against the flow

another ‘free will’ post came to mind.

Whether or not you believe that ‘free will’ is illusory or not, there seems to be an agreed spectrum from, say, rock to Raymond, when it comes to apparent capacity for self-determination: to determine one’s own action.  Rocks are utterly a slave to physical forces or agents other than themselves; being forced into rock walls or river beds.  Raymond however, though his father’s vocation may affect his choice, determines for himself whether he will be a rock wall builder or a fresh water biologist.

Somewhere in the middle would be plants and animals.  Plants ‘choose’ to grow toward the sunlight, apparently.  And animals can ‘choose’ a mate, etc.  I believe I’ve correctly applied the quote-marks around ‘choose’, because as far as we know, the plant and animals are ‘going with the flow’ of the biological and cultural pressure that presses upon them.

Humans at least appear to be able to swim at or hold their heads above, the surface and breathe the air of self-determination.  Rather than being entirely determined by others, we can choose to reject a religion, a meal, a person, an idea, or life itself ((I don’t think suicide occurs in the animal or plant worlds?)) .  A few observations:

  • As a rock cannot choose to be this or that colour, we cannot choose to, for example, fly or levitate.  So we’re talking about possible choices, not impossible ones.
  • Whilst our heads are above the water, our bodies are under water.  We don’t consciously choose to distribute blood throughout the circulatory system, or say to our toenails, ‘Grow!’
  • We easily (and regularly) slip beneath the surface.  Sleep, for example, takes us under.  By contrast, whilst sleep is a refreshing, re-fuelling, humane subconscious state, getting drunk or taking meth-amphetamines pulls you under in a most dehumanising way.  I’ve been drunk many times in my life (particularly if not entirely between ages 18-20!).  There were periods that I don’t remember at all.  These points I was blurring the line between human and non-human.  My ability for self-determination was decreased to the point of nearly vanishing.
  • In light of the above, some macro-choices seem to set up subsequent micro-choices.  The macro-choice to get drunk (itself preceded by choosing to drink ‘one more’… and ‘just one more’…) will lead to all manner of other, progressively less self-determined (!!) micro-choices – including choosing to drive home sleepy and drunk (as I did at least once!!).
  • Because individual self-determining humans do not exist in a vacuum, there will be all kinds of influence from others (and circumstances) upon this self-determination.  Though a) the mere presence of influence does not determine how the influence will be responded to (the flow of influence may be yielded to or opposed), and b) the mere presence of influence on the chooser does not mean that the choice made is unreal; even an experiment where a subject must ‘choose’ the mathematical equation that is balanced is still a choice, though entirely prescribed.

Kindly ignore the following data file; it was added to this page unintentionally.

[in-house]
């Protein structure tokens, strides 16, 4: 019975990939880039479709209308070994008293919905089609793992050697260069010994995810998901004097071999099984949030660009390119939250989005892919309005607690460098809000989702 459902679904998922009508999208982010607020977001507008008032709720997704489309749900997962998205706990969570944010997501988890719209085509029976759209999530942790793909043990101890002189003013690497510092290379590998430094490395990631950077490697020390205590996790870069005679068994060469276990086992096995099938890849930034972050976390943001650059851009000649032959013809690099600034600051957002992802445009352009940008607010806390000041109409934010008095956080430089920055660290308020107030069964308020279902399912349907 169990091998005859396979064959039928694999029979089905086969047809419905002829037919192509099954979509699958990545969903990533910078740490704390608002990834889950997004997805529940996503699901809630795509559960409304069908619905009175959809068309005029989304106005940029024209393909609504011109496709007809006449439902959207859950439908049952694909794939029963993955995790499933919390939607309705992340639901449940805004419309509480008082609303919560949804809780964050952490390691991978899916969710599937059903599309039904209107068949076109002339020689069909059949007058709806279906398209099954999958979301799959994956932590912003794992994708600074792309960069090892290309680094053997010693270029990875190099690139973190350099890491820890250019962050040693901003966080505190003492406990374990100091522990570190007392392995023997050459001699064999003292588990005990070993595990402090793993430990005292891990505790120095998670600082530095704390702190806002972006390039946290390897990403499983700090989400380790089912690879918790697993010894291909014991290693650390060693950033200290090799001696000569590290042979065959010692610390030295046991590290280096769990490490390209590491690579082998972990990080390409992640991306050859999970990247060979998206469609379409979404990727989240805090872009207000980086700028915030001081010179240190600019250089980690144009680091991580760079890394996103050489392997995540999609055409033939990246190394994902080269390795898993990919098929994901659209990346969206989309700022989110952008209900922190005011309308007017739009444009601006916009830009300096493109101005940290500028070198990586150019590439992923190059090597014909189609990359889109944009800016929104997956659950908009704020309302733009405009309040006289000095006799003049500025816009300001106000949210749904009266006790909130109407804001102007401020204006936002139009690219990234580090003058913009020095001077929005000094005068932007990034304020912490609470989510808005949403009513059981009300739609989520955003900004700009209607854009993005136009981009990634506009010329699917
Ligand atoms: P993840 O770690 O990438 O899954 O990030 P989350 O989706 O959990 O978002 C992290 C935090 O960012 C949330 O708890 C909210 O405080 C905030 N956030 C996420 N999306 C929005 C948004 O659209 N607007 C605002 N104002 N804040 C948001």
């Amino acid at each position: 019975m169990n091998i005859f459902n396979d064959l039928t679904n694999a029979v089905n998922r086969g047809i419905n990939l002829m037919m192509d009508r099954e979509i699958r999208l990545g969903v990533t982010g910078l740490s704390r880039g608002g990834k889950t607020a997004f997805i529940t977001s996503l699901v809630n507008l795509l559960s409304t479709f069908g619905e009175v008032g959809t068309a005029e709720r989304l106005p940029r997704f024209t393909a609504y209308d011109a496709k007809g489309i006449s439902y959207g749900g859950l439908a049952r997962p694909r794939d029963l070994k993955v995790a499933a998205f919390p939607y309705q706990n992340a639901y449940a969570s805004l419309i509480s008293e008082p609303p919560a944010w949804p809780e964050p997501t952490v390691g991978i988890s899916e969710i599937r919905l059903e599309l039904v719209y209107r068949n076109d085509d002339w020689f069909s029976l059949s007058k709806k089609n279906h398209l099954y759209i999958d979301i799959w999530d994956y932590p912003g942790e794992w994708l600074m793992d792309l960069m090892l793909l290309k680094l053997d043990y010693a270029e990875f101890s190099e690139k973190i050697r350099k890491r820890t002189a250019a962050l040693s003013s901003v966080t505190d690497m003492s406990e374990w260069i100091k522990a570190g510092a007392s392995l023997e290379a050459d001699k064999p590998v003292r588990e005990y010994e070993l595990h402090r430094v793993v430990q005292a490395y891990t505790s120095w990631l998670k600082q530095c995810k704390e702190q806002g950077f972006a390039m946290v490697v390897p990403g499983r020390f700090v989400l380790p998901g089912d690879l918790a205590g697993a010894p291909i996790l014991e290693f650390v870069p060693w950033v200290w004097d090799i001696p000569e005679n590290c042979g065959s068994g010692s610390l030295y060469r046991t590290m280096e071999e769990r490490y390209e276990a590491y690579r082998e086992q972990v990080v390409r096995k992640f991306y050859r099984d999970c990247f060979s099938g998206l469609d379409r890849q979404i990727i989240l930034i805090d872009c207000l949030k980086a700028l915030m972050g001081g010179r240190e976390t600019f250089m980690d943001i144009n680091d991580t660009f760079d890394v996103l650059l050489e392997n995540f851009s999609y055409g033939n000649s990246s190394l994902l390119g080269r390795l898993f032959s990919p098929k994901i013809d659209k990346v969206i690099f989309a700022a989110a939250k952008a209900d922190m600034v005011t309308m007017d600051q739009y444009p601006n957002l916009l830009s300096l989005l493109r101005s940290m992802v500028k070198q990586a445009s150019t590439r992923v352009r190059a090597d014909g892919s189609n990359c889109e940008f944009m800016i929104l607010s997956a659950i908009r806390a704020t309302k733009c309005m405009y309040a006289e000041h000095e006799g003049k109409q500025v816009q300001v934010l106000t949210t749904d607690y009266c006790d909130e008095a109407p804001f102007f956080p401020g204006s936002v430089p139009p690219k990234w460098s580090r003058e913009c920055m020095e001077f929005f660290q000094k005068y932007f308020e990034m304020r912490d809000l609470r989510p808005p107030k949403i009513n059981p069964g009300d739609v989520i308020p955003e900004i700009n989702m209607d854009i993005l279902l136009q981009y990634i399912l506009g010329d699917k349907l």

• In the same way, I see no reason that the ability to predict a choice means that it is not an actual, real choice.

lewis on science & prediction

From Lewis, Letter’s to Malcolm: Chiefly on Prayer, 38-39.

It is true in one sense that the mark of a genuine science is its power to predict. But does this mean that a perfected science, or a perfected synthesis of all the sciences, would be able to write reliable histories of the future? And would the scientists even want to do so? Doesn’t science predict a future event only in so far as, and only because, that event is the instance of some universal law? Everything that makes the event unique – in other words, everything that makes it a concrete historical event – is deliberately ruled out; not only as something which science can’t, or can’t yet, include, but also as something in which science, as such, has no interest. Take away from the sunrises that in which they differ and what is left will be identical. Such abstracted identicals are what science predicts. But life as we live it is not reducible to such identities. Every real physical event, much more every human experience, has behind it, in the long run, the whole previous history of the real universe – which is not itself an “instance” of anything – and is therefore always festooned with those particularities which science for her own purposes quite rightly discounts. Doesn’t the whole art of contriving a good experiment consist in devising means whereby the irrelevancies – that is, the historical particularities – can be reduced to the minimum?

Later in his essay Burnaby seems to suggest that human wills are the only radical unpredictable factor in history. I’m not happy about this. Partly because I don’t see how the gigantic negative which it involves could be proved; partly because I agree with Bradley that unpredictability is not the essence, nor even a symptom, of freedom. […] But suppose it were true. Even then, it would make such a huge rent in the predictability of events that the whole idea of predictability as somehow necessary to human life would be in ruins. Think of the countless human acts, acts of copulation, spread over millennia, that led to the birth of Plato, Attila, or Napoleon. Yet it is on these unpredictables that human history largely depends. Twenty-five years ago you asked Betty to marry you. And now, as a result, we have young George (I hope he’s got over his gastric flu?). A thousand years hence he might have a good many descendants, and only modesty could conceal from you the possibility that one of these might have as huge a historical effect as Aristotle – or Hitler!